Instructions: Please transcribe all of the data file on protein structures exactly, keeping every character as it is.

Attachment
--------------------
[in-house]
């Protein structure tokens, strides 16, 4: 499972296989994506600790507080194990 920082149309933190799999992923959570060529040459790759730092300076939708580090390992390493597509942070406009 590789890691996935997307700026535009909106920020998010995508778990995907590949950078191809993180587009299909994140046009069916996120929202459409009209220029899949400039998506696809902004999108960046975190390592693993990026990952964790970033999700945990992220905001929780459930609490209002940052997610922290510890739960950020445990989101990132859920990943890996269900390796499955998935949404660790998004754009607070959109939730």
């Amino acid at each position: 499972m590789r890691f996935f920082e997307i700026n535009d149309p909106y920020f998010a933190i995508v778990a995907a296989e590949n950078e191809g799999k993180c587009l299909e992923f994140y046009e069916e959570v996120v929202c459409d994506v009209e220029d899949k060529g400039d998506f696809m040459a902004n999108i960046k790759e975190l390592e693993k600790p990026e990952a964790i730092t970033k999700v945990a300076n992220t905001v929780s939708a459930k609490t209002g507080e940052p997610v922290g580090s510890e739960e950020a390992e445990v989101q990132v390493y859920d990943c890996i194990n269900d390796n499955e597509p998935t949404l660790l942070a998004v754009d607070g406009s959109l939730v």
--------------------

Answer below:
[in-house]
């Protein structure tokens, strides 16, 4: 499972296989994506600790507080194990 920082149309933190799999992923959570060529040459790759730092300076939708580090390992390493597509942070406009 590789890691996935997307700026535009909106920020998010995508778990995907590949950078191809993180587009299909994140046009069916996120929202459409009209220029899949400039998506696809902004999108960046975190390592693993990026990952964790970033999700945990992220905001929780459930609490209002940052997610922290510890739960950020445990989101990132859920990943890996269900390796499955998935949404660790998004754009607070959109939730």
């Amino acid at each position: 499972m590789r890691f996935f920082e997307i700026n535009d149309p909106y920020f998010a933190i995508v778990a995907a296989e590949n950078e191809g799999k993180c587009l299909e992923f994140y046009e069916e959570v996120v929202c459409d994506v009209e220029d899949k060529g400039d998506f696809m040459a902004n999108i960046k790759e975190l390592e693993k600790p990026e990952a964790i730092t970033k999700v945990a300076n992220t905001v929780s939708a459930k609490t209002g507080e940052p997610v922290g580090s510890e739960e950020a390992e445990v989101q990132v390493y859920d990943c890996i194990n269900d390796n499955e597509p998935t949404l660790l942070a998004v754009d607070g406009s959109l939730v």